Published January 29, 2009 at MaketheDaysCount.com.
When the thought of writing about conquering fears first entered my mind, I figured I would probably be the least qualified to write about such a thing. I am no psychologist or guru, and I worry about even the silliest things – a trait I inherited from other generations of women in my family.
When I was young, I had their fear of storms. Even as a child, I worried about my loved ones, innocently making false promises to my favorite doll and teddy bear that I would save them if they were in danger – a promise I could not keep when our house burned down while I was at school. As I grew up, I was afraid of driving, pumping gas, getting a job, and to this day I still worry if things are turned off and unplugged when I leave the house.
It isn’t a simple matter of being afraid.
There are what I describe as “death scenarios” that constantly play out in my mind. Some of them might not actually involve death – like the fear that other people are watching me critically to see if I do something wrong – but some do. One example I often refer to is the scenario that plays out in my mind when I’m following a log-truck on the highway. In it, one of the logs in the load is not fit tightly into the straps or against the other logs, and ends up flying straight back and through the windshield like a straw into an orange on an orange juice commercial.
Lay Your Fears Outside Yourself
I know that the logs are strapped down to the log truck tightly, and that the people who loaded them and the driver of the truck are aware that if they didn’t do their job properly, other lives would be at stake. I also know that if the straps did loosen, it would be likely that the logs would unroll and tumble off the sides of the truck, hitting the ground on either side before bouncing back at me. There’s also something called inertia that keeps that truck and the logs on it moving at the same speed, and one log is not going to dislodge and suddenly stop moving in the same direction in order to fly backwards into my car or hold still for me to hit it. Not only that, but if I were in danger there would likely be a warning sign that I could spot.
Think about your fear, and then externalize it.
Take it out of your mind and put it out into the world where there is all sort of logic to debunk it. If you keep your fears within you, and dwell on them, there they’ll stay; but when you compare them to things in the world that make good sense, those fears will lose their power.
Put Your Fears in Perspective
When I was a kid, I would be ready to head for the cellar if the wind blew funny. My fear of storms lead to a curiosity about tornadoes, and I began to check out books from the library about the destruction tornadoes left behind – things that I had never actually seen, but could still fear, since a small tornado or two swept by now and then.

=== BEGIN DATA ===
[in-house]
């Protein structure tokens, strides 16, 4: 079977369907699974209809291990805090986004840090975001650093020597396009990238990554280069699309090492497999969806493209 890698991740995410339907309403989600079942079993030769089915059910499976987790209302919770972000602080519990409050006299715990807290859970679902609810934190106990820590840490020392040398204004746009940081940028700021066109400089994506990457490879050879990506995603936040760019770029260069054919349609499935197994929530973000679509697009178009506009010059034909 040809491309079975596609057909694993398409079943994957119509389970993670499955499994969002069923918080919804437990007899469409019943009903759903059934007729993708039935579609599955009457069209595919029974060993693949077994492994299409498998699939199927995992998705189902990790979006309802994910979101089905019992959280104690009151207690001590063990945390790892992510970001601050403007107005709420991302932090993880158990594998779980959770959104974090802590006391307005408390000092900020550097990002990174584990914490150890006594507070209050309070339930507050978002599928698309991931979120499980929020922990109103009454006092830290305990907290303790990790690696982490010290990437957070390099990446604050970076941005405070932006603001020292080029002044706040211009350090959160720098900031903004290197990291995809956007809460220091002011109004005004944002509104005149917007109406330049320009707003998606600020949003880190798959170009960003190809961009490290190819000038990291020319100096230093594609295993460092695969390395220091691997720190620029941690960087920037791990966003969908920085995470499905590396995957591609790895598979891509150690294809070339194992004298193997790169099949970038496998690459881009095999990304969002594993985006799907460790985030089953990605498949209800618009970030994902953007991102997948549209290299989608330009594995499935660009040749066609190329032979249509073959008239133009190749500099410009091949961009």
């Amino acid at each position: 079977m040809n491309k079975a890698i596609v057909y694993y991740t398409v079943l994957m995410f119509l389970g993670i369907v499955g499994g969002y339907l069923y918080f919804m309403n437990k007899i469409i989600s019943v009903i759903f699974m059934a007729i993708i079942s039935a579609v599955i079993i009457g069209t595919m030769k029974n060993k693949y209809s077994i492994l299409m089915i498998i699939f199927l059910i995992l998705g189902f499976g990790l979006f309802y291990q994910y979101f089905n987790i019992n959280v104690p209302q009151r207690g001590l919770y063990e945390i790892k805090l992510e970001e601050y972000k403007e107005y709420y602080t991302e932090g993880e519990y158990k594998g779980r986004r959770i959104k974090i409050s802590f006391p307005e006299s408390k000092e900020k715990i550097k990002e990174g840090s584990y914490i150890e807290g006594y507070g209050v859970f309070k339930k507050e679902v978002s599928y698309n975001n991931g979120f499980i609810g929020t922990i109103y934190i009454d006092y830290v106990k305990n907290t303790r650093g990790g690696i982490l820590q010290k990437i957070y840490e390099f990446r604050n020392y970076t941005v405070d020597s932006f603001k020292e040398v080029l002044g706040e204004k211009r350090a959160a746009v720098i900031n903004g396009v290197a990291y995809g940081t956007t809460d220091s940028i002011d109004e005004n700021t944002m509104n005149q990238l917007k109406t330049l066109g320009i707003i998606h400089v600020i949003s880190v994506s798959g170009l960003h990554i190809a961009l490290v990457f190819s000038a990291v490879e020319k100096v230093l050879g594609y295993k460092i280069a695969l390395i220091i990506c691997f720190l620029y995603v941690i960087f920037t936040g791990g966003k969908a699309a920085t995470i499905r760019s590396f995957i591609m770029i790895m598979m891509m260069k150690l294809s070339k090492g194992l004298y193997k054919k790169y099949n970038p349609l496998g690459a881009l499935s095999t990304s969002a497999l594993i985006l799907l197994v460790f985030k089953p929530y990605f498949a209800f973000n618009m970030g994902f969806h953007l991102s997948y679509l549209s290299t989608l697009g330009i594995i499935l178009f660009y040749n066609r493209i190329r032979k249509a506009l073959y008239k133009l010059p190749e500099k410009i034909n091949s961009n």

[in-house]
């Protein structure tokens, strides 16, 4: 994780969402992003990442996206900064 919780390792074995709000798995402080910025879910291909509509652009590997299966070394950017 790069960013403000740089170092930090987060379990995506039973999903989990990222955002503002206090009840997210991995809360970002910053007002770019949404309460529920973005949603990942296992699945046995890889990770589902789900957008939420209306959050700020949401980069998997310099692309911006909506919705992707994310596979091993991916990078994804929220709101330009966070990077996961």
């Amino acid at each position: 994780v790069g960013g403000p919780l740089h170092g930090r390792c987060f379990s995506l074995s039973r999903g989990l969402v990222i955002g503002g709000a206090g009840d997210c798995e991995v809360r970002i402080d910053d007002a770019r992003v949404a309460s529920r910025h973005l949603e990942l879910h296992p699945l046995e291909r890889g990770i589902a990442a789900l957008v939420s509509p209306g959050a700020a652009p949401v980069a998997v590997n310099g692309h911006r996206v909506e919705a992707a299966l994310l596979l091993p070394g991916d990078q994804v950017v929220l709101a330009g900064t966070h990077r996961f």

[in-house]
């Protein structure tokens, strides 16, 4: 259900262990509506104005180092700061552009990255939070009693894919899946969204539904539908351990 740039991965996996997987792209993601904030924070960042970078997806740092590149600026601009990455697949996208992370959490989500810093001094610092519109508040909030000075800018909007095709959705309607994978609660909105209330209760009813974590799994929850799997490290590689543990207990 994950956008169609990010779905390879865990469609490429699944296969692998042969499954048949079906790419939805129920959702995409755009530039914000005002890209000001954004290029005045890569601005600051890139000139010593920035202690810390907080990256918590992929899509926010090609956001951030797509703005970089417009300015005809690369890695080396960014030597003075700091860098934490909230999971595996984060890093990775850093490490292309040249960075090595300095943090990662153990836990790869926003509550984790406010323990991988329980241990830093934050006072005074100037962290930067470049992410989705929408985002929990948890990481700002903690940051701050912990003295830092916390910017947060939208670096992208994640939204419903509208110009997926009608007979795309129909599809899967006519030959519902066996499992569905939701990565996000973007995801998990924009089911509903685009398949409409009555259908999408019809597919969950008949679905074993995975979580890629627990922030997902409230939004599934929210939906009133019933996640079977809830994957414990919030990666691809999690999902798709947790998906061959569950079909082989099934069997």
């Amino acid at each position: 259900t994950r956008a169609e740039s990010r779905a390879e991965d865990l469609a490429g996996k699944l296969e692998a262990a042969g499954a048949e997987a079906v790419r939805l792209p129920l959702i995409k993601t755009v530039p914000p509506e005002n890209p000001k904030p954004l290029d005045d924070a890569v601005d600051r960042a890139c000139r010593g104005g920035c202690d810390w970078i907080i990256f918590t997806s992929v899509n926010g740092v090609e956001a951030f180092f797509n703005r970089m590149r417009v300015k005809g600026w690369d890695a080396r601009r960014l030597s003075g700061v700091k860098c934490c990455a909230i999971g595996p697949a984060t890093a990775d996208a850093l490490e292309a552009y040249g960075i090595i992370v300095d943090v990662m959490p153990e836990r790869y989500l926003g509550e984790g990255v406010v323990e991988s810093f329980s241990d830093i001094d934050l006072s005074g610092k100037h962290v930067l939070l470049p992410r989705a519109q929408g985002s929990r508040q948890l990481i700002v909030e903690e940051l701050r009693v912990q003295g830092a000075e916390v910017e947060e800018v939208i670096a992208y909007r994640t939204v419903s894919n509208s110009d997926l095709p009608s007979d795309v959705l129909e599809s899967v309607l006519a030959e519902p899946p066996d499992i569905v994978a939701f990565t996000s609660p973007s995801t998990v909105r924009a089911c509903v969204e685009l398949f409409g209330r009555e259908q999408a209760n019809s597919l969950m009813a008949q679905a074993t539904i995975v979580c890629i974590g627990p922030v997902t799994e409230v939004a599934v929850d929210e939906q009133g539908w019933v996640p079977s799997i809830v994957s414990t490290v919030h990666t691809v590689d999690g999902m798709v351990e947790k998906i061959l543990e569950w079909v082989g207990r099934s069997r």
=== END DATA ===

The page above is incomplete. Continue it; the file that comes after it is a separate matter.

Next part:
Then I learned about people who chase tornadoes, and understood in a small way how they worked, and suddenly that tornado didn’t seem like the frightening end of the world that it had the potential to be. It seemed like something I could prepare for and live through.
After I graduated high school I moved to L.A. and lived through a few small earthquakes. I was going to school with people from all over the world, and one day a fellow classmate said that they would be terrified to live in the Midwest, where there are “all those tornadoes.” Of course, to me, the Midwest was not defined by the weather – it was home. And why should I be afraid of weather but not earthquakes?
When you find you have a valid fear about something, compare it to something else you’ve done or lived through that is equally or even more dangerous. Better yet, make it positive and think about all of your triumphs and accomplishments – living through natural disasters, rebuilding your life, having children, surviving a crash, fighting for your country, or helping others get through similar situations and seeing first hand that life can go on.
Identify Your True Fear
In certain circles it is taught that there are only a few real motivations for people’s behaviors, and that no one acts without motivation. In acting school we were taught to ask ourselves, “Why?” The trick to asking yourself this question is not to find the answer, but to get to the absolute, bottom-line, root of the thought process and base of the story. Don’t stop at the first answer. Take the answer and ask, “Why that?” and continue to ask until you can’t anymore.
Many fears, such as a fear of driving or natural disaster, can be traced to a fear of death or not existing. Many people are not afraid of dying as much as being afraid of leaving unfinished business or letting go of something that they are irrationally attached to.
My fear of pumping gas was a fear of being scrutinized by people who might see me. I was afraid they would talk about me – about something I might do wrong or embarrass myself with. I was afraid of a tarnished reputation and letting my guard down. In the end, that was just a fear of being myself.
Fear exists to help us survive. It is a basic “fight or flight” instinct that has survived within us as mankind has evolved. Fear is not meant to be kept around indefinitely. It is meant to help us survive in the moment and then be put to rest.
Fear exists in order to end fear; and in order to end it, you must identify it, tell yourself the truth about why you are afraid, and then stop internalizing that fear by seeing it from the outside – looking at it logically and realizing you have the power, the strength, and the mind not only to survive, but conquer the fear itself.